Frauen auf Bäumen/Women in Trees by Jochen Raiß
Several years ago Jochen Raiß was at a flea market in Frankfurt when he came across an ancient picture of a woman wearing a summer dress and high heels engaging in an activity that those clothes didn’t seem designed for: climbing a tree. Thus began a quest, call it an elaborate, lengthy scavenger hunt, to find similar photos from the distant past of demure ladies perched uncertainly in the branches of trees.
Eventually he found 91 such pictures that he deemed worthy of collection in a new (bilingual) book called, fittingly enough, Frauen auf Bäumen/Women in Trees, which was published last month by Hatje Cantz.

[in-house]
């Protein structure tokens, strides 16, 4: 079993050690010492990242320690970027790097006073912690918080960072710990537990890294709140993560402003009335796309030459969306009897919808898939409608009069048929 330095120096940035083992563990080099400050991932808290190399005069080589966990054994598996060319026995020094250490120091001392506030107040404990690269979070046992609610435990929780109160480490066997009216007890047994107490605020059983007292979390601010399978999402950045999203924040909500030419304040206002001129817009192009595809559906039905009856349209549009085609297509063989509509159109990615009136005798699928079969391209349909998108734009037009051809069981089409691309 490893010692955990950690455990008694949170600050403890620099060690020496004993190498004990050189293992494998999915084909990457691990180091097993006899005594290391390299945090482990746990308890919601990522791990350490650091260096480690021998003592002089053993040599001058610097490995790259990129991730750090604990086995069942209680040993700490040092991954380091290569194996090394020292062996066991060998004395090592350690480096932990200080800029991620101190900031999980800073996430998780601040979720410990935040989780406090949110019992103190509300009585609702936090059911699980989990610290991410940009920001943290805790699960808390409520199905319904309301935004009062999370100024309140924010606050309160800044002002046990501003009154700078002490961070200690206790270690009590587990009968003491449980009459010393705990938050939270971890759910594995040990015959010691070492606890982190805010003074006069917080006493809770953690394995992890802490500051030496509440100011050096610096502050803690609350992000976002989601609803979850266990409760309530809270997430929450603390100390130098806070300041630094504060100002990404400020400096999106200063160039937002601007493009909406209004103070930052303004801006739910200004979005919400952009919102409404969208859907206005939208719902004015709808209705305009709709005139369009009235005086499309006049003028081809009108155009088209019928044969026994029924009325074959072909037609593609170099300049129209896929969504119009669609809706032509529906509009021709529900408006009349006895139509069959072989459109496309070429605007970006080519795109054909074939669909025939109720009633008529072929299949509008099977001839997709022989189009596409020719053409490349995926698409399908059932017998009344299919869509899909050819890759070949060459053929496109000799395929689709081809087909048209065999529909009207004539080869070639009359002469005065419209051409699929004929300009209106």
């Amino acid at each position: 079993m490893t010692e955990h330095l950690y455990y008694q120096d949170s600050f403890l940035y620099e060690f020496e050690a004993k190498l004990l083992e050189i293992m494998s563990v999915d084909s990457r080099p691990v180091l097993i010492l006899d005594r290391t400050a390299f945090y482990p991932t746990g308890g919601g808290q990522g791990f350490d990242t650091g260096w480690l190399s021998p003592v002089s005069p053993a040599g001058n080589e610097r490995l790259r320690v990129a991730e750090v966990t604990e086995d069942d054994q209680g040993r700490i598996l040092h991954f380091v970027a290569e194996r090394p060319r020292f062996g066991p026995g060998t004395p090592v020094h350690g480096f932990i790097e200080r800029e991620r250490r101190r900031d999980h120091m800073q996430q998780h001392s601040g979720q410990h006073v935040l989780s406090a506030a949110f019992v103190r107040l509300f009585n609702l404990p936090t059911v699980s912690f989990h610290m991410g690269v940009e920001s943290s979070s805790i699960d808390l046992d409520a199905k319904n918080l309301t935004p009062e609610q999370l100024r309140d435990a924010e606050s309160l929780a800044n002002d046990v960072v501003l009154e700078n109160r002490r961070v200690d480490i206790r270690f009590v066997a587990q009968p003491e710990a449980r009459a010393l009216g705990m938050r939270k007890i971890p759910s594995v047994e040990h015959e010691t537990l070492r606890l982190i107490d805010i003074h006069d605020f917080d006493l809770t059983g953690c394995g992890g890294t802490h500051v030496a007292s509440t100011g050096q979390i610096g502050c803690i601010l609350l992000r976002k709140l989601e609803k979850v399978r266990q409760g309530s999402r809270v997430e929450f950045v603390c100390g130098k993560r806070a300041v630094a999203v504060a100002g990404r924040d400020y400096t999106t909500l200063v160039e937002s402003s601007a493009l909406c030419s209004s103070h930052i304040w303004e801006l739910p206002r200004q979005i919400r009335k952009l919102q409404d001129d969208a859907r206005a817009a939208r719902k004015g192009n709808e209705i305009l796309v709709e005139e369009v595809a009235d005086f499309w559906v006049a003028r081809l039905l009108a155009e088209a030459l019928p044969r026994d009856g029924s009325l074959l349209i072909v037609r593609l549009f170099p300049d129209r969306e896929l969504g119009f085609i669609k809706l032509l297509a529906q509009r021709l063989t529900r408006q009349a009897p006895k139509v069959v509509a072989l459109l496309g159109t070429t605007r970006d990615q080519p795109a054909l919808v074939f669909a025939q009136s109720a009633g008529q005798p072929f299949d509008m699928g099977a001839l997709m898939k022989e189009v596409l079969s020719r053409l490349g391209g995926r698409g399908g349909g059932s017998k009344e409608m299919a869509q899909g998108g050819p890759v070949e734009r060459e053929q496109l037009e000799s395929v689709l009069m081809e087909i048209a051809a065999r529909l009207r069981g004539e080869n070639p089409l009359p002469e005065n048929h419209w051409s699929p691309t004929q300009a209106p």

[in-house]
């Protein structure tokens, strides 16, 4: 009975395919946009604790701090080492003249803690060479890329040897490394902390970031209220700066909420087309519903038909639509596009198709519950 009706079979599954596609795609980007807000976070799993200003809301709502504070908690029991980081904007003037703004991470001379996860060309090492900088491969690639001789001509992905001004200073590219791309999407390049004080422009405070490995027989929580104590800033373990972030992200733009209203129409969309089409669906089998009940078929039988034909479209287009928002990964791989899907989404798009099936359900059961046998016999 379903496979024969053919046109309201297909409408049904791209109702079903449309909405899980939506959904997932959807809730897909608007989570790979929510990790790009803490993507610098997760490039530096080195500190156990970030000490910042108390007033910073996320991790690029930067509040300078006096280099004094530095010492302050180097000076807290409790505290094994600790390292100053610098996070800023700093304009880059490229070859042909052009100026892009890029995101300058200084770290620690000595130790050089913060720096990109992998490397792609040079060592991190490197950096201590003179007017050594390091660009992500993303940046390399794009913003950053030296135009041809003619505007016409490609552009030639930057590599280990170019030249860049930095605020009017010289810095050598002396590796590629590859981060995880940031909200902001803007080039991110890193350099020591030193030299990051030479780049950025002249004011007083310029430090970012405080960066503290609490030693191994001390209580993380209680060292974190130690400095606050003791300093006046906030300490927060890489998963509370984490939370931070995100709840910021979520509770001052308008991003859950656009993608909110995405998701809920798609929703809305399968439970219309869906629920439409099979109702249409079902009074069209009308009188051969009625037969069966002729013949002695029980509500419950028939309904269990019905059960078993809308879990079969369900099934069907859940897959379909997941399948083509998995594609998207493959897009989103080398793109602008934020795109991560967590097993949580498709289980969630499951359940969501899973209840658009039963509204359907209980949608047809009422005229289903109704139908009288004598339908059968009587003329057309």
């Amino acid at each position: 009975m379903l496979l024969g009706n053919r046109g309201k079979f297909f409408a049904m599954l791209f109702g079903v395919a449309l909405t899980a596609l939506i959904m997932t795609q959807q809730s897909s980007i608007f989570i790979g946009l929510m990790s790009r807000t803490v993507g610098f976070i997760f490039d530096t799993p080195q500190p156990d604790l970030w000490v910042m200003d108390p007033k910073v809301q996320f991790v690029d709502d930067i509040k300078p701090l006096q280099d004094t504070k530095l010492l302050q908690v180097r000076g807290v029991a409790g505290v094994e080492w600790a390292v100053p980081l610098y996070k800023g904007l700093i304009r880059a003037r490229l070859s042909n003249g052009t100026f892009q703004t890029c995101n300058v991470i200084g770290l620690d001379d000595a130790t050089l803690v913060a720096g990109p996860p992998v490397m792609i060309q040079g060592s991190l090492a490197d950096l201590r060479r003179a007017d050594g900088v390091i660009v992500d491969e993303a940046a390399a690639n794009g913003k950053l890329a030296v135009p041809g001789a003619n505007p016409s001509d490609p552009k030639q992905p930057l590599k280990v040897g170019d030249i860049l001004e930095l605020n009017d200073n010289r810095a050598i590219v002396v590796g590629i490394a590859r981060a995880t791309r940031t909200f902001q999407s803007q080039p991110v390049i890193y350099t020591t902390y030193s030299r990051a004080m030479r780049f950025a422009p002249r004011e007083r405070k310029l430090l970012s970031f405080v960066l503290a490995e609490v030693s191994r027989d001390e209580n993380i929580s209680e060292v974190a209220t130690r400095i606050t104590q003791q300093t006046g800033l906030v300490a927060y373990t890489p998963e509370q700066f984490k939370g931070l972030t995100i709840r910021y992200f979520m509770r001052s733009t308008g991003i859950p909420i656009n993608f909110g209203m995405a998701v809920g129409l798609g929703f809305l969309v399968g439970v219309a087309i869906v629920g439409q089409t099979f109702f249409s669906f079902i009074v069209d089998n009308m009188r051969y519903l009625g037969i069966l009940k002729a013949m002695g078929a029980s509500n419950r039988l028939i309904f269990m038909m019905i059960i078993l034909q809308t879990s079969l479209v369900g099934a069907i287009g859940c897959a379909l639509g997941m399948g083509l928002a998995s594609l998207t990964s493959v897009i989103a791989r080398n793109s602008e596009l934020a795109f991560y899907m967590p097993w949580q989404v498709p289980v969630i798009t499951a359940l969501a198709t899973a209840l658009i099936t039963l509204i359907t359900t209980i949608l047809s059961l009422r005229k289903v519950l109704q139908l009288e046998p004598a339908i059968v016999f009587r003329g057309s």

Whatever might be going on in these pictures is a puzzle, one that Raiß charmingly passes on to us mostly intact. The vast majority of the pictures have no context or caption at all, nothing to explain why this particular woman decided to climb this particular tree wearing these particular (often very high-quality) garments. Most of the pictures that Raiß has been able to narrow down in terms of date seem to have been taken in the 1920s and 1930s—perhaps this was a fad, a variant of our current selfies or cat pics?
In the introduction, Raiß writes:
These photos are fascinating because of their seemingly incongruous components. What was this woman in the tree’s life like? Who did she go for walks with? Whose idea was it for her to climb a tree and sit on a branch? This is something I’ll never know.
A good friend of mine is fond of posing for pictures in trees, I’ll have to ask her why she does it…..